P1020431 (2)Angtu acts as translator and go-between, making sure they have everything they need.

Angtu:  Tea?

L:  My usual.  Hot lemon please.

Angtu:  No hot lemon.

L:  Oh.  OK.  Tea please.  Could you ask for the wifi password?

Angtu:  No wifi.

L:  Oh.  Well.  Never mind.

Angtu:  Are you ready to order dinner?

D:  Yes.  Can we see the menu?

Angtu:  No menu.

D:  Right, what is there?

Angtu:  Spaghetti or dal bhat.

L:  I think I’ll have….

Angtu:  And you have to both choose the same.

L: Oh.

D:  We’ll have dal bhat.

Angtu:  And salad?

L:  Green things?  For the first time in 10 days?  Yes please!

Angtu:  OK – we’re going now.

D:  Hold on – where are you off to?

Angtu: Down to Phakding.

L:  That’s an hour away.  Why aren’t you staying here?

Angtu:  They don’t have a room.

D:  Are they full?

Angtu:  No.  There are no other guests.  But they don’t have a room.

He shrugs and grins and rubs his tummy.

Angtu:  We have friends in Phakding.  We’ll eat momos.

Their room is cold but beautifully decorated and the duvet is thick.  The bed is….

L:  Oh.

D:  What?

L:  Hard.  It’s a futon mattress.  It’s less comfy than the lodges.

The dal bhat is tasty, but the salad is scrumptious.  L abandons her rice and gorges on unidentified greenness:  crispy and crunchy and bitter and sweet and lemony and fragrant.  There are herbs and little beans or peas or nuts – she can’t tell which.  She doesn’t care.  She just keeps eating.

D:  It’s risky.

L:  What is?

D:  That salad.  It may make you ill.

L:  It tastes much too good.

D:  You’re living life on the edge.

***

Angtu and Phurba return in the morning.

Angtu:  So was it worth it?

L:  No.  Though the salad was amazing.  But I never would have booked if I’d thought they wouldn’t give you both a room.

Angtu:  We saw friends.  We ate momos.  Maybe too many.

He disappears discreetly for about the 5th time that morning.  This is most unlike him.  Usually he is happy to share his bathroom habits with his trek-mates, having first chosen a nice viewpoint:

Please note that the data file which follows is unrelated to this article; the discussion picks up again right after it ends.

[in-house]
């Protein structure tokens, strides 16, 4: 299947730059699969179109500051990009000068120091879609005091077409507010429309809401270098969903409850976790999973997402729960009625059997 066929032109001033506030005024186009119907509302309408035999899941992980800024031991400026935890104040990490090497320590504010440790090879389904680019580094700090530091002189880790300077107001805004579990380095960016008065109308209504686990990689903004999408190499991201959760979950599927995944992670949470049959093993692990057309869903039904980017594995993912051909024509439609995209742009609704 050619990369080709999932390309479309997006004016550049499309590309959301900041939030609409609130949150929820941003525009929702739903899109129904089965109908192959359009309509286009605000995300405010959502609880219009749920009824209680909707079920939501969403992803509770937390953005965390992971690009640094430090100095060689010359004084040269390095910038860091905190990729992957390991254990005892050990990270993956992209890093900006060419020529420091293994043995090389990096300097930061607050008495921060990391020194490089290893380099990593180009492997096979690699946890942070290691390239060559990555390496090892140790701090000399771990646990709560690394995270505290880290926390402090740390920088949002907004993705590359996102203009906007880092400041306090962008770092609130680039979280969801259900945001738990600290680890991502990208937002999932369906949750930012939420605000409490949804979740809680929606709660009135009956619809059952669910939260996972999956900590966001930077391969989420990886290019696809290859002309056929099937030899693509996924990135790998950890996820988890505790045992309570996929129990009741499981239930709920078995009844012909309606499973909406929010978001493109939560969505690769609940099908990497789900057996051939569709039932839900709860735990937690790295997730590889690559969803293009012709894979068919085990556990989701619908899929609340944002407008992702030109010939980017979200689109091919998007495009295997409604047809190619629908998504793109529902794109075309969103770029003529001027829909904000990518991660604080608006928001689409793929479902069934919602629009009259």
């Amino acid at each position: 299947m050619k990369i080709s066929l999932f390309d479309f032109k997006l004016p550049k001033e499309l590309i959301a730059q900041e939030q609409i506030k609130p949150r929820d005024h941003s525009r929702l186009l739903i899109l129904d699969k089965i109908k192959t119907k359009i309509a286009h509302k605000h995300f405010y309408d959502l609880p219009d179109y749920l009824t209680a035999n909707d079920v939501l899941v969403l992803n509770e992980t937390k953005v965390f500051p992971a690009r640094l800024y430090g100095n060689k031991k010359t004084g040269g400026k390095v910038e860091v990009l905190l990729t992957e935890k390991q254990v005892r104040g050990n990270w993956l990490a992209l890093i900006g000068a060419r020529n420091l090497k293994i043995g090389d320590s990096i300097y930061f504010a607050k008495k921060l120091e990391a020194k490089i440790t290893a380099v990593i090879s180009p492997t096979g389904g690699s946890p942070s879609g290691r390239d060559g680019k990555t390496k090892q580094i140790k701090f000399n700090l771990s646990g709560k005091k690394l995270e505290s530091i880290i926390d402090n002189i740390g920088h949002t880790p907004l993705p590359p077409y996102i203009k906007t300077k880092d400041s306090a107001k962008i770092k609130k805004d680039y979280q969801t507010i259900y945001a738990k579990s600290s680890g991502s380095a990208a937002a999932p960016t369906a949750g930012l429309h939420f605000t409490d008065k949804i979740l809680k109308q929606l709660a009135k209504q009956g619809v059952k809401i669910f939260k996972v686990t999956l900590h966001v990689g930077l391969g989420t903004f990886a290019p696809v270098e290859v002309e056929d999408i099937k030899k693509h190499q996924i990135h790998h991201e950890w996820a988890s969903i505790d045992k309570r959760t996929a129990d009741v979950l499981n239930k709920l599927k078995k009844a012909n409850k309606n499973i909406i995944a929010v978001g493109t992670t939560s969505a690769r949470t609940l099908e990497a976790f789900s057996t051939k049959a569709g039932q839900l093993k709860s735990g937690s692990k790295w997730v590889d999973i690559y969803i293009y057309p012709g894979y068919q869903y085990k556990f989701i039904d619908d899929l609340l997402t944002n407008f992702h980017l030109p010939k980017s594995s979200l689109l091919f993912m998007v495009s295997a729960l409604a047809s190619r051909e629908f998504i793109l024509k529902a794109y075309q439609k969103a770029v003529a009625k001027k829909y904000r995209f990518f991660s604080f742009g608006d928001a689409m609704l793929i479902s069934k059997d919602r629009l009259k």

Angtu:  It’s my time – natural toilet!

They are alone on a hillside of pines, paralleling the river and the main trekking route.  Between Phakding and the river are fertile fields and a series of polythene greenhouses.  At around 2,600m, this is the region’s kitchen garden, with a 9 month growing season and plenty of moisture, providing greens for the higher, colder settlements further up the trail.  Angtu whistles.  A tiny figure emerges from a greenhouse half a mile away.  They both wave and whistle some more.  Angtu smiles.

Angtu:  My friend.

They join the main trail, following the Dudh Kosi upstream, past small-holdings, stupas and mantra- painted boulders, shops and tea-houses.  They pause to watch a group of laden cattle crossing a suspension bridge.

P1020459 (2)D:  Are those yaks?

Angtu:  Or naks.  Yaks are male.  Naks are female.  But these aren’t either.

D:  So what are they?

Angtu:  These ones are dzopkyo – half yak, half cow.  You probably won’t see proper yaks till we get higher.

D:  OK.  Chopki.  Got it.

They pass through a checkpoint and Angtu heads off with a fistful of paperwork.  A sign says “Welcome to Sagarmatha National Park – World Heritage Natural Site”.  They sit on a wall to wait and read about the park.

L:  As well as Everest, it’s got 7 other peaks over 7,000 metres.

D:  Excellent.  We’ll see some of those.

L:  And glaciers.

D:  Cool – we’ll see some of them.

L:  And “the unique culture of the Sherpa people”.

D:  We’ll see some of that.

L:  And snow leopards and red pandas.

D:  I doubt we’ll see those.

L:  It gets 30,000 visitors…

D:  Yikes, I hope we don’t see all of them.

L:  ….a year, which has massively boosted the local economy and made access for local people much easier to things like healthcare and schools.

D:  That’s good.

L:  And has led to a lot of investment in infrastructure, such as bridges and trails.

D:  That’s good too.